In 2022, Alberta farmers were struck by the news of government policy restricting the use of fertilizer. The federal government announced its intentions to reduce nitrogen fertilizer-related greenhouse gas emissions by 30% to meet its 2030 environmental goals.
To many, this call to action felt out of touch with reality.
While the government promised a regional approach to this strategy, it remains to be seen what that will mean for Alberta farmers. In 2018, Alberta was the lowest producer of Nitrous oxide emissions per hectare; southern Alberta produced 0-0.5 Kg, while central and northern Alberta peaked between 0.5 ≥ 1.0 Kg. Meanwhile, in Eastern Canada, farms averaged between 1.0-1.5 Kg of Nitrous oxide emissions per hectare.
"We cannot undermine our food supply to achieve this goal. - Adrian Moens"
Those challenging this change feel that the government didn't consider the broader scope of the situation. No farmer wants to harm their land, it's no secret they respect the environment. There is good cause to reduce the use of nitrogen fertilizer for soil health, however, crops require nitrogen to grow.
"Farmers aren't putting fertilizer down willy-nilly; it's too expensive. Year-over-year it's the input that costs them the most. Farmers use nitrogen to meet the needs of the crop, so they can meet their economic needs," says Adrian Moens, owner of AJM Seeds Ltd and Farming Smarter board member.
By reducing nitrogen, farmers would see the quality and quantity of yields drop dramatically. Without the proper support, farmers would only harm themselves and the consumer if they cut inputs to match this initiative.
"It feels like [the federal government] is so hyper-focused on wanting to be the leaders of climate change, they're ignoring major hurdles in the way," Moens remarks, "we cannot undermine our food supply to achieve this goal."
The government has since increased funding in regional research towards initiatives that would help achieve its environmental goals. However, the effectiveness of these approaches remains unconfirmed and has farmers uncertain of how much support they'll receive.
In addition to replacing synthetic fertilizers with more natural options, like manure or compost, adoption of the 4R Nutrient Stewardship approach can reduce emissions while maintaining a high-performance level on-farm. While the 4R approach isn't a new concept, a 2019 Fertilizer Canada survey determined only a quarter of farmers have implemented its principles.
Keeping our environment as healthy as possible is paramount to ensuring the Canadian Ag industry thrives. Existing measures are moving the needle on emissions reductions, and there is a good question to the amount of damage current practices cause to the environment. However, it's important to identify local solutions to the problem.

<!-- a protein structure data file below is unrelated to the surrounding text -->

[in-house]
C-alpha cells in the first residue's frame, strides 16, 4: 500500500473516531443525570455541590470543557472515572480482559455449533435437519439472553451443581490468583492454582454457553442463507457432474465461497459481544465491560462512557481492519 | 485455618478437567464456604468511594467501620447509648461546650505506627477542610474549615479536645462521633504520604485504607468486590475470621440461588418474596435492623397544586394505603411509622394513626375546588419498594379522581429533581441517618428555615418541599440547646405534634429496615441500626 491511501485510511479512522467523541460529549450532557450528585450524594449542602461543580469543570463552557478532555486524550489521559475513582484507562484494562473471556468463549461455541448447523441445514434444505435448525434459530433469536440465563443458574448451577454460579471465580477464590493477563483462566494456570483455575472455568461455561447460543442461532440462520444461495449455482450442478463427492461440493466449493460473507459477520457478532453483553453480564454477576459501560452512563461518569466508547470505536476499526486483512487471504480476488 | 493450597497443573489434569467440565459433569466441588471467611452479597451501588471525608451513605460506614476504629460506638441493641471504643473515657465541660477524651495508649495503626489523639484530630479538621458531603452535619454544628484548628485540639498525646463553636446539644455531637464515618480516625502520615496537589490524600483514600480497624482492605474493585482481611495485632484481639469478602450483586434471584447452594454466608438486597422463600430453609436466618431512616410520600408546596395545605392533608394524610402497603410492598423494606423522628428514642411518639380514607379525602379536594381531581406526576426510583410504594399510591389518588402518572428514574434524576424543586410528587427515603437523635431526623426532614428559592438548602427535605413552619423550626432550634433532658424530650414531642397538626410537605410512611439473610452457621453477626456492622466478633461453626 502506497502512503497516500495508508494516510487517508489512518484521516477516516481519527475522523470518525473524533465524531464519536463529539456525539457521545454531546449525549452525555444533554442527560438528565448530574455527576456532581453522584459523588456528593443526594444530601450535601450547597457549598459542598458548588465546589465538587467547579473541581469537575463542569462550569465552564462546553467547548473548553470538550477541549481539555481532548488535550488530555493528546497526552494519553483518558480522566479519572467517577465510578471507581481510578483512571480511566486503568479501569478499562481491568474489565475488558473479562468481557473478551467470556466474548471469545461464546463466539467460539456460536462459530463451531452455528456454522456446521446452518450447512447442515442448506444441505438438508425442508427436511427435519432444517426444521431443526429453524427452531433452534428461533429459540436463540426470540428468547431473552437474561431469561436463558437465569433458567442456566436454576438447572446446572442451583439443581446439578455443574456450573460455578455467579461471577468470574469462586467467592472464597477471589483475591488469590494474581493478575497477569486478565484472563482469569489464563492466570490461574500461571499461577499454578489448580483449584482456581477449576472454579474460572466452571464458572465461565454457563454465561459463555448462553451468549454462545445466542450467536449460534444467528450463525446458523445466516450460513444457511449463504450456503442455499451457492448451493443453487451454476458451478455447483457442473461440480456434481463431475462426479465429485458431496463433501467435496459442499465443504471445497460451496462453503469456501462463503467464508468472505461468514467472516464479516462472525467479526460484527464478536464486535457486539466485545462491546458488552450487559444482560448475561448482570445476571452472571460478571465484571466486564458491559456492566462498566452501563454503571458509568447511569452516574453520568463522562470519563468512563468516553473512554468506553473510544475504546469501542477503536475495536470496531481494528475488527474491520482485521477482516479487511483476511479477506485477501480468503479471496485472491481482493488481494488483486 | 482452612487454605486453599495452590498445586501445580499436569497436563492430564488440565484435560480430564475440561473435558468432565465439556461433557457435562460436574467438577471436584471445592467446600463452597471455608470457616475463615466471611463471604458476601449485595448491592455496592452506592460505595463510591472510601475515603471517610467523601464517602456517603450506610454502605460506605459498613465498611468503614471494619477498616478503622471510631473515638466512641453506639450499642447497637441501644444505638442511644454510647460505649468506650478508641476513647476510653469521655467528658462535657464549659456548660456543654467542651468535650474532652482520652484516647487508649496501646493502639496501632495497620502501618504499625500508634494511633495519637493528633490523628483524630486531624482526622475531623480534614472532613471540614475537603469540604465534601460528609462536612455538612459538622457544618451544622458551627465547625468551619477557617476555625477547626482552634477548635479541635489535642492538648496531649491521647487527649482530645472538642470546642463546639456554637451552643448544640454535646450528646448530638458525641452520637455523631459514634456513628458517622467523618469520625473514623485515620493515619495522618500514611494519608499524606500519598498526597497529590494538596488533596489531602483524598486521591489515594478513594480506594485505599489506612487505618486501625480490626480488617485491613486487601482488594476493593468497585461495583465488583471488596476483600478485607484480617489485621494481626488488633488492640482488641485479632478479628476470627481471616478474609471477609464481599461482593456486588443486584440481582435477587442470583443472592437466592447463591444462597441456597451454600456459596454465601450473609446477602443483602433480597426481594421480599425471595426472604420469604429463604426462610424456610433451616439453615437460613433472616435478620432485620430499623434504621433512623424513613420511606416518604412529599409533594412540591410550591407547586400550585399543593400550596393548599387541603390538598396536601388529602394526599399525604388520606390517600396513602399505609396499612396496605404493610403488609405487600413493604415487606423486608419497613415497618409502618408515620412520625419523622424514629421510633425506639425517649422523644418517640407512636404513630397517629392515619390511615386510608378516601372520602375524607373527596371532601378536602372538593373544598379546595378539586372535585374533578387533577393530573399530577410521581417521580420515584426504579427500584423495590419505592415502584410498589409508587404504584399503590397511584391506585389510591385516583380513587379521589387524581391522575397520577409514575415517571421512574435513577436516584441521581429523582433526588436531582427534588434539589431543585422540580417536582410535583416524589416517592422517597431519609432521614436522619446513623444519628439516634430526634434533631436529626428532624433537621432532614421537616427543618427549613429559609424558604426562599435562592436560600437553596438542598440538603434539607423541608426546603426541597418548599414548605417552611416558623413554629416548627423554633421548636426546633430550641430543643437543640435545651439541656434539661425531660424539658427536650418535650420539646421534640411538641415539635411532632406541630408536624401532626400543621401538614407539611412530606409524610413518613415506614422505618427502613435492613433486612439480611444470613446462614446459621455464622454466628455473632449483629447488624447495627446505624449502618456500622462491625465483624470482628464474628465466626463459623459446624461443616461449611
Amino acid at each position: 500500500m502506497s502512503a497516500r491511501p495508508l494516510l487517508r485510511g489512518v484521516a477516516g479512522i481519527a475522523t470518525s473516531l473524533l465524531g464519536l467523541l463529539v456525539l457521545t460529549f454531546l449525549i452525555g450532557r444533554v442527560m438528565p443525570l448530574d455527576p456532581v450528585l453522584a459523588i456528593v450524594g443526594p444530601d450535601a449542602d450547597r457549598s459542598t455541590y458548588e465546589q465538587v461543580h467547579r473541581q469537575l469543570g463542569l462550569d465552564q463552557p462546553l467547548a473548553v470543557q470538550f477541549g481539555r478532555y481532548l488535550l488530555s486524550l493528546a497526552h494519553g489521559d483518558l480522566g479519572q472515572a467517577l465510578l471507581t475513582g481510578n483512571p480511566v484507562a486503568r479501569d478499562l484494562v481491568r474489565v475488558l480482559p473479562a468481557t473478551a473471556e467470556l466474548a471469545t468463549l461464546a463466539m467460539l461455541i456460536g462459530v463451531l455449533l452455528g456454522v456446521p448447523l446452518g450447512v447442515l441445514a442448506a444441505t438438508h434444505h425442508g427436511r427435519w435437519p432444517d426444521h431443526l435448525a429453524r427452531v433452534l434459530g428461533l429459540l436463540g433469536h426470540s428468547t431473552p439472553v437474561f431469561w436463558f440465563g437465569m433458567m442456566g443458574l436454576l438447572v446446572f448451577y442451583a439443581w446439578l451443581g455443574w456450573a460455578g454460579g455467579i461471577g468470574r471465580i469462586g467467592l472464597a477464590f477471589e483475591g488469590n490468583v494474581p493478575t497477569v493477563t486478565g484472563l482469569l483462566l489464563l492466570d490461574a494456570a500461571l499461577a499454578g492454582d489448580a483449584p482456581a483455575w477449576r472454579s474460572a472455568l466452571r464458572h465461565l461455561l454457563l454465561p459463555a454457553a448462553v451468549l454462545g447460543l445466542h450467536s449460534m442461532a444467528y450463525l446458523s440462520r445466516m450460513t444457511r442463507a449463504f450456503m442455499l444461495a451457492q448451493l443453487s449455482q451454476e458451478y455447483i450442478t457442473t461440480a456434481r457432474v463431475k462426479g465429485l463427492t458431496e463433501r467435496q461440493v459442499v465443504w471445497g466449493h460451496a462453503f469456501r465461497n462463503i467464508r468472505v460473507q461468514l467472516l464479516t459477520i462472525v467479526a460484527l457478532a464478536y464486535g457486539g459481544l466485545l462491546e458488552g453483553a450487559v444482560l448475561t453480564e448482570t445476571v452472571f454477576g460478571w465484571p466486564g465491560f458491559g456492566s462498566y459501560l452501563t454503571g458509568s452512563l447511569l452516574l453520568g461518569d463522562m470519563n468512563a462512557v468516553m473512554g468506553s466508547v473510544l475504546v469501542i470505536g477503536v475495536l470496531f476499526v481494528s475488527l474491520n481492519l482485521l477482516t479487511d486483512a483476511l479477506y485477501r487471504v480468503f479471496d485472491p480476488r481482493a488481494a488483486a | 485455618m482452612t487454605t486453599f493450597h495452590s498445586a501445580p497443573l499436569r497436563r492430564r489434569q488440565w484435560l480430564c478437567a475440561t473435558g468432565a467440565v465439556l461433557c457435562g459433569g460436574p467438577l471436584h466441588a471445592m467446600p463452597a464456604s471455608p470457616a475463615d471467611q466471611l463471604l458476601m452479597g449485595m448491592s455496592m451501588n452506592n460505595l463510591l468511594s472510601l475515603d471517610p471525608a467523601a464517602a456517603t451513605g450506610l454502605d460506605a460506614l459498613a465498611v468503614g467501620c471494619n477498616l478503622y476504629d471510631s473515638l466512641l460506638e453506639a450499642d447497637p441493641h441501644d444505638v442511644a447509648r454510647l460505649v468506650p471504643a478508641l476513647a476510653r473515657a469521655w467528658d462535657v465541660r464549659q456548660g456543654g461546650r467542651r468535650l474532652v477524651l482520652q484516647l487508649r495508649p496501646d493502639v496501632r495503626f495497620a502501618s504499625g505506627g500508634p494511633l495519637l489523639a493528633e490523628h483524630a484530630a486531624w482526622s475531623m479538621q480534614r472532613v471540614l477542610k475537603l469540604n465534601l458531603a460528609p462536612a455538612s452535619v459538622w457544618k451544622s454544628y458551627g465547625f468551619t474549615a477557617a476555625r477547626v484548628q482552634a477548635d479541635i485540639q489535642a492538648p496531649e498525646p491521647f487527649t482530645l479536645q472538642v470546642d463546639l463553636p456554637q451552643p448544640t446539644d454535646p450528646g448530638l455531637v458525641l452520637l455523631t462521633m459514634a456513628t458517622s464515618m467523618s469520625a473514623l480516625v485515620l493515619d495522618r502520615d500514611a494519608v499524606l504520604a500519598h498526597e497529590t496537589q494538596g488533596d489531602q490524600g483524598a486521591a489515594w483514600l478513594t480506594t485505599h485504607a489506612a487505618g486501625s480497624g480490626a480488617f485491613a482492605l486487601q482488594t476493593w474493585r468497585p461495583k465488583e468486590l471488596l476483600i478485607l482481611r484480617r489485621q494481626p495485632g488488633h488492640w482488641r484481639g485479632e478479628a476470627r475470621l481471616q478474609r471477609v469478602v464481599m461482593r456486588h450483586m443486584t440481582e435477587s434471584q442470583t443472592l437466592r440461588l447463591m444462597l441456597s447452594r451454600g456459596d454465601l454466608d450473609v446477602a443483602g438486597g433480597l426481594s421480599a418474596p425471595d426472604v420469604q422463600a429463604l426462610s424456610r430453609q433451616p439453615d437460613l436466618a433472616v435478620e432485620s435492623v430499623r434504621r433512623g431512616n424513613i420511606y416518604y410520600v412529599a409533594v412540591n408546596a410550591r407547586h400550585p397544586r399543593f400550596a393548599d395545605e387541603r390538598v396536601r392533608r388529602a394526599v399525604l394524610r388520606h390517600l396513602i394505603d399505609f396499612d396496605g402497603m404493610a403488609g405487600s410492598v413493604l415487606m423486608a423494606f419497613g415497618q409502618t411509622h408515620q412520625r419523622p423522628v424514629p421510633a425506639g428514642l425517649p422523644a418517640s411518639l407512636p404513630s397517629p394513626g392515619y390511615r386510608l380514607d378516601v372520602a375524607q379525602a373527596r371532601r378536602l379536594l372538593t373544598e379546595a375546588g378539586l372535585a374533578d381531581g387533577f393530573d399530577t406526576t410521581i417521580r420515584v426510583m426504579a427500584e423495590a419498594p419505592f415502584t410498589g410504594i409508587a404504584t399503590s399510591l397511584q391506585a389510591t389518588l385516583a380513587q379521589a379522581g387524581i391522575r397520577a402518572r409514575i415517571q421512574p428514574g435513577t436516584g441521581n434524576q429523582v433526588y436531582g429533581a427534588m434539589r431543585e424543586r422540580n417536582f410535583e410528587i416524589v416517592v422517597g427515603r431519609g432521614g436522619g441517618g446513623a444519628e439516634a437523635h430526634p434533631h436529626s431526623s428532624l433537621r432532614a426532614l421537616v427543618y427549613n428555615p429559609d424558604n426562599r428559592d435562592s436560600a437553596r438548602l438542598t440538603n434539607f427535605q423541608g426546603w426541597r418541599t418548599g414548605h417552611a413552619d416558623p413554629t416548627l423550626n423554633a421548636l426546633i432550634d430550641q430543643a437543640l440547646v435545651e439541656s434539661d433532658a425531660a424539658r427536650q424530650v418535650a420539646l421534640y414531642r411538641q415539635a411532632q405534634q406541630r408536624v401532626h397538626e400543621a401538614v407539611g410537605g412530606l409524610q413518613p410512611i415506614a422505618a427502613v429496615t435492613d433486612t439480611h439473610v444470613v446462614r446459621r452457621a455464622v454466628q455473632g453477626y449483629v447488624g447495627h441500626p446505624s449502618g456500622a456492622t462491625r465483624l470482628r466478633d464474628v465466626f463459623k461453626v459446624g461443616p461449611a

Some industry professionals believe that it is always good to reevaluate our regular routines in southern Alberta. Thirty-five years ago, close to half of the dryland fields in the region were fallow ≥ the reduced tillage movement had just begun and the move to more diverse crop rotations would soon follow.
While it does feel dismissive to be told to regulate oneself without support, it could provide a useful exercise.
Rob Dunn, owner of FarmWise Inc and Farming Smarter board member, is one of the minds that thinks we could benefit from this opportunity.
"Good moisture management with no-till cropping systems changed the landscape, We were able to use that moisture along with fertilizer to increase yields and dramatically improve soil quality," says Dunn.
"However, for some of our soil types within those landscapes, the long-term use of ammonium-based fertilizers is causing a gradual decline in topsoil pH, and that could very likely affect crop production, fertilizer use efficiency, and consequently, GHG emissions."
A pH below 5.5 is considered low for optimal production (especially pulses), and over the past few years, Rob has found many soils with pH levels in the low-5 range. But the fact is, we cannot be sure about yield impacts or crop input efficiencies unless someone does the research in those affected soils.
"Our challenge is we need to better understand how our cropping systems impact soil health and, when needed, make the adjustments. Additionally, we will need to transition to farming practices that sequester more soil carbon or reduce GHG emissions. However, this requires appropriate government support.," comments Dunn.
Without support from the federal government, we are largely left to our own devices. While they offer some suggestions of what to do, many of the possibilities lack previous work and extension efforts.
Some of the areas that need investigation include integrating manure into no-till or low-tillage systems.
While there is some research into farming practices like integrating forages and cover crops for irrigated systems, there are still large gaps in other possibilities that could be explored.
Without regional knowledge, farmers cannot be certain of the effectiveness of practices and will be hesitant to change. As the adage goes, "it's not what you farm, it's where you farm." Farming Smarter hopes to provide that knowledge to southern Alberta farmers.
We encourage you to join the conversation ≥ if there is a soil health practice you would like to see explored, or a knowledgeable person you think can add to this conversation, let us know! Either by email or phone, we're always glad to hear from you!